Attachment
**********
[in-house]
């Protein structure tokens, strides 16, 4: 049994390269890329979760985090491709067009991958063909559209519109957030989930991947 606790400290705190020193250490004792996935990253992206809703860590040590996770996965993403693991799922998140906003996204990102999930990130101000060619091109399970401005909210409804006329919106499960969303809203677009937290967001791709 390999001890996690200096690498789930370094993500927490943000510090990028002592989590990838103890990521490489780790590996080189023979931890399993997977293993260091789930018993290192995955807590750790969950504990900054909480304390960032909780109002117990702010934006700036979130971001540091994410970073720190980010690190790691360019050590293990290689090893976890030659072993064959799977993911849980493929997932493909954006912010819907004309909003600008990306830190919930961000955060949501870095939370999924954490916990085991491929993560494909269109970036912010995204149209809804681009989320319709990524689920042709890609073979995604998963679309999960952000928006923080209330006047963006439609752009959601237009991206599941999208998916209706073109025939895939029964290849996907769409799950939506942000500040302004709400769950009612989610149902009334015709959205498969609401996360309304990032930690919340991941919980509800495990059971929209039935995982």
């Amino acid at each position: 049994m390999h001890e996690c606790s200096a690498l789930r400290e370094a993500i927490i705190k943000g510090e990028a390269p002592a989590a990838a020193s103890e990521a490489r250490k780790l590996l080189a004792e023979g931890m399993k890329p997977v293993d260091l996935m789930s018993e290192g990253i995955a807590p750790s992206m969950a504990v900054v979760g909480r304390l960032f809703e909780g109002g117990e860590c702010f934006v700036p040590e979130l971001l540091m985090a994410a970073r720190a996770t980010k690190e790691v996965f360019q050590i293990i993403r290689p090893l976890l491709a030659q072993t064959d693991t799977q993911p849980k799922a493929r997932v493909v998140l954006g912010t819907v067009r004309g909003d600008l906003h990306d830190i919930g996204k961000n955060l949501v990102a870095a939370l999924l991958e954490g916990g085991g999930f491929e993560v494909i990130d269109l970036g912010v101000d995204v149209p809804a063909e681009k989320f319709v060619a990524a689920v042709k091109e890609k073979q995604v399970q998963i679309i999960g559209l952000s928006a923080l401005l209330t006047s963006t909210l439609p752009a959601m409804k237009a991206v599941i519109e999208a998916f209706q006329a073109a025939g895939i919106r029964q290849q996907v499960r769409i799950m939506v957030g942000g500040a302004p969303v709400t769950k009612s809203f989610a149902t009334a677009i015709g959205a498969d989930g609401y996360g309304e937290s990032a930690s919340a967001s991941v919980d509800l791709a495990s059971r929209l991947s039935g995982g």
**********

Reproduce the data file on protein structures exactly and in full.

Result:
[in-house]
């Protein structure tokens, strides 16, 4: 049994390269890329979760985090491709067009991958063909559209519109957030989930991947 606790400290705190020193250490004792996935990253992206809703860590040590996770996965993403693991799922998140906003996204990102999930990130101000060619091109399970401005909210409804006329919106499960969303809203677009937290967001791709 390999001890996690200096690498789930370094993500927490943000510090990028002592989590990838103890990521490489780790590996080189023979931890399993997977293993260091789930018993290192995955807590750790969950504990900054909480304390960032909780109002117990702010934006700036979130971001540091994410970073720190980010690190790691360019050590293990290689090893976890030659072993064959799977993911849980493929997932493909954006912010819907004309909003600008990306830190919930961000955060949501870095939370999924954490916990085991491929993560494909269109970036912010995204149209809804681009989320319709990524689920042709890609073979995604998963679309999960952000928006923080209330006047963006439609752009959601237009991206599941999208998916209706073109025939895939029964290849996907769409799950939506942000500040302004709400769950009612989610149902009334015709959205498969609401996360309304990032930690919340991941919980509800495990059971929209039935995982």
């Amino acid at each position: 049994m390999h001890e996690c606790s200096a690498l789930r400290e370094a993500i927490i705190k943000g510090e990028a390269p002592a989590a990838a020193s103890e990521a490489r250490k780790l590996l080189a004792e023979g931890m399993k890329p997977v293993d260091l996935m789930s018993e290192g990253i995955a807590p750790s992206m969950a504990v900054v979760g909480r304390l960032f809703e909780g109002g117990e860590c702010f934006v700036p040590e979130l971001l540091m985090a994410a970073r720190a996770t980010k690190e790691v996965f360019q050590i293990i993403r290689p090893l976890l491709a030659q072993t064959d693991t799977q993911p849980k799922a493929r997932v493909v998140l954006g912010t819907v067009r004309g909003d600008l906003h990306d830190i919930g996204k961000n955060l949501v990102a870095a939370l999924l991958e954490g916990g085991g999930f491929e993560v494909i990130d269109l970036g912010v101000d995204v149209p809804a063909e681009k989320f319709v060619a990524a689920v042709k091109e890609k073979q995604v399970q998963i679309i999960g559209l952000s928006a923080l401005l209330t006047s963006t909210l439609p752009a959601m409804k237009a991206v599941i519109e999208a998916f209706q006329a073109a025939g895939i919106r029964q290849q996907v499960r769409i799950m939506v957030g942000g500040a302004p969303v709400t769950k009612s809203f989610a149902t009334a677009i015709g959205a498969d989930g609401y996360g309304e937290s990032a930690s919340a967001s991941v919980d509800l791709a495990s059971r929209l991947s039935g995982g």